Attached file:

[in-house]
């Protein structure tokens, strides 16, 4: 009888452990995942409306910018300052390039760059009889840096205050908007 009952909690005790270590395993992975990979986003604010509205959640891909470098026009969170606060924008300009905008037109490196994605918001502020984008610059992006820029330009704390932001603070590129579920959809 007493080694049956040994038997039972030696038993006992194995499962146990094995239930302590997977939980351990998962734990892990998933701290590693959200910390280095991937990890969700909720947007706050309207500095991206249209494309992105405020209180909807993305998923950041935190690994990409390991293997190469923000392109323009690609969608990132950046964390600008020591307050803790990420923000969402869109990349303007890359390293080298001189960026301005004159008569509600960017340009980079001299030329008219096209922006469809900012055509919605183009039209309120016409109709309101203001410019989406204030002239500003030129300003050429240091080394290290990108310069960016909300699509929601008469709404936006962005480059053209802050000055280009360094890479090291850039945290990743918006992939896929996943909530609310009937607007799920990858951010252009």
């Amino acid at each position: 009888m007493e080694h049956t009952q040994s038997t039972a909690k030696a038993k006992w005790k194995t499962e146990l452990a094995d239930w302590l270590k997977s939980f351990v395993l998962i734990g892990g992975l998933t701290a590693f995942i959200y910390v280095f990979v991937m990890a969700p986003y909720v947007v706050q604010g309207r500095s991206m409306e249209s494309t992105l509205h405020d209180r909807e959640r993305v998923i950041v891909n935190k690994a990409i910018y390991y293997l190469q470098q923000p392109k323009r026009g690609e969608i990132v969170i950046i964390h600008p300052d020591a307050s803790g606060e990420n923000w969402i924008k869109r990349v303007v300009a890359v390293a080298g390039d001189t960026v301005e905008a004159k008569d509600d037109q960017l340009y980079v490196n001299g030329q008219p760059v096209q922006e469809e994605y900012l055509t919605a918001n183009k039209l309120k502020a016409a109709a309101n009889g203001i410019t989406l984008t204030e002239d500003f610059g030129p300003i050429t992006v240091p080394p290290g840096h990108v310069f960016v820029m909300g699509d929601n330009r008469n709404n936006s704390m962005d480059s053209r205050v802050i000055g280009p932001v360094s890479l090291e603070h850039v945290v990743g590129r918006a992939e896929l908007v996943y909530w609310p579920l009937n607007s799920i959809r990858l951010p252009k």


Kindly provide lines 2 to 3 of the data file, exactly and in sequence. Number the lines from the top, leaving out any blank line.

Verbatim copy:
């Protein structure tokens, strides 16, 4: 009888452990995942409306910018300052390039760059009889840096205050908007 009952909690005790270590395993992975990979986003604010509205959640891909470098026009969170606060924008300009905008037109490196994605918001502020984008610059992006820029330009704390932001603070590129579920959809 007493080694049956040994038997039972030696038993006992194995499962146990094995239930302590997977939980351990998962734990892990998933701290590693959200910390280095991937990890969700909720947007706050309207500095991206249209494309992105405020209180909807993305998923950041935190690994990409390991293997190469923000392109323009690609969608990132950046964390600008020591307050803790990420923000969402869109990349303007890359390293080298001189960026301005004159008569509600960017340009980079001299030329008219096209922006469809900012055509919605183009039209309120016409109709309101203001410019989406204030002239500003030129300003050429240091080394290290990108310069960016909300699509929601008469709404936006962005480059053209802050000055280009360094890479090291850039945290990743918006992939896929996943909530609310009937607007799920990858951010252009």
């Amino acid at each position: 009888m007493e080694h049956t009952q040994s038997t039972a909690k030696a038993k006992w005790k194995t499962e146990l452990a094995d239930w302590l270590k997977s939980f351990v395993l998962i734990g892990g992975l998933t701290a590693f995942i959200y910390v280095f990979v991937m990890a969700p986003y909720v947007v706050q604010g309207r500095s991206m409306e249209s494309t992105l509205h405020d209180r909807e959640r993305v998923i950041v891909n935190k690994a990409i910018y390991y293997l190469q470098q923000p392109k323009r026009g690609e969608i990132v969170i950046i964390h600008p300052d020591a307050s803790g606060e990420n923000w969402i924008k869109r990349v303007v300009a890359v390293a080298g390039d001189t960026v301005e905008a004159k008569d509600d037109q960017l340009y980079v490196n001299g030329q008219p760059v096209q922006e469809e994605y900012l055509t919605a918001n183009k039209l309120k502020a016409a109709a309101n009889g203001i410019t989406l984008t204030e002239d500003f610059g030129p300003i050429t992006v240091p080394p290290g840096h990108v310069f960016v820029m909300g699509d929601n330009r008469n709404n936006s704390m962005d480059s053209r205050v802050i000055g280009p932001v360094s890479l090291e603070h850039v945290v990743g590129r918006a992939e896929l908007v996943y909530w609310p579920l009937n607007s799920i959809r990858l951010p252009k």